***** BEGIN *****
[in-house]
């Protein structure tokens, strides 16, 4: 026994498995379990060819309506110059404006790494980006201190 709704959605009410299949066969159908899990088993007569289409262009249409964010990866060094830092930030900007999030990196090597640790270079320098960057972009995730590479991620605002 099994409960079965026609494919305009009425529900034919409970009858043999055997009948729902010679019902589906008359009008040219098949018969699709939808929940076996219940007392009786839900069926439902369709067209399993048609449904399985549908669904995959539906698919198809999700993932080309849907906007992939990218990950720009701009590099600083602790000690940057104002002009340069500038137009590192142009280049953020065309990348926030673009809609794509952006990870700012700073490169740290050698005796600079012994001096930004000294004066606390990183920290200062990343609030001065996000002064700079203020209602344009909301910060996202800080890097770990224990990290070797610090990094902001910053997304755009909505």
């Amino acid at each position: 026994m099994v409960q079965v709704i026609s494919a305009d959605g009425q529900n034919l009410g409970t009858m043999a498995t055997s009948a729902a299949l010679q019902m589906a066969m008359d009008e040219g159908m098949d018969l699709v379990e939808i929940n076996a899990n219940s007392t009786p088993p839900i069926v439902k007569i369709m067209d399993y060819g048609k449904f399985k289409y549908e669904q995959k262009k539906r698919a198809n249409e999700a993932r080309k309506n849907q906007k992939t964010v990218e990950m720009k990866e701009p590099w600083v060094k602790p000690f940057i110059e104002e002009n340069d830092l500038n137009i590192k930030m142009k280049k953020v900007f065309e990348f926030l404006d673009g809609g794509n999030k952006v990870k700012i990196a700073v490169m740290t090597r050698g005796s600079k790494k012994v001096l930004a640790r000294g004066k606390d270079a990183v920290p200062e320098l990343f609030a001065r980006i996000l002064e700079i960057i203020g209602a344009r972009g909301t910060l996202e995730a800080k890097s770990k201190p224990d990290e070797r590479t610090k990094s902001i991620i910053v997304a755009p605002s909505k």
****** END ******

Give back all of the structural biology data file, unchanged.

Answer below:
[in-house]
């Protein structure tokens, strides 16, 4: 026994498995379990060819309506110059404006790494980006201190 709704959605009410299949066969159908899990088993007569289409262009249409964010990866060094830092930030900007999030990196090597640790270079320098960057972009995730590479991620605002 099994409960079965026609494919305009009425529900034919409970009858043999055997009948729902010679019902589906008359009008040219098949018969699709939808929940076996219940007392009786839900069926439902369709067209399993048609449904399985549908669904995959539906698919198809999700993932080309849907906007992939990218990950720009701009590099600083602790000690940057104002002009340069500038137009590192142009280049953020065309990348926030673009809609794509952006990870700012700073490169740290050698005796600079012994001096930004000294004066606390990183920290200062990343609030001065996000002064700079203020209602344009909301910060996202800080890097770990224990990290070797610090990094902001910053997304755009909505």
């Amino acid at each position: 026994m099994v409960q079965v709704i026609s494919a305009d959605g009425q529900n034919l009410g409970t009858m043999a498995t055997s009948a729902a299949l010679q019902m589906a066969m008359d009008e040219g159908m098949d018969l699709v379990e939808i929940n076996a899990n219940s007392t009786p088993p839900i069926v439902k007569i369709m067209d399993y060819g048609k449904f399985k289409y549908e669904q995959k262009k539906r698919a198809n249409e999700a993932r080309k309506n849907q906007k992939t964010v990218e990950m720009k990866e701009p590099w600083v060094k602790p000690f940057i110059e104002e002009n340069d830092l500038n137009i590192k930030m142009k280049k953020v900007f065309e990348f926030l404006d673009g809609g794509n999030k952006v990870k700012i990196a700073v490169m740290t090597r050698g005796s600079k790494k012994v001096l930004a640790r000294g004066k606390d270079a990183v920290p200062e320098l990343f609030a001065r980006i996000l002064e700079i960057i203020g209602a344009r972009g909301t910060l996202e995730a800080k890097s770990k201190p224990d990290e070797r590479t610090k990094s902001i991620i910053v997304a755009p605002s909505k």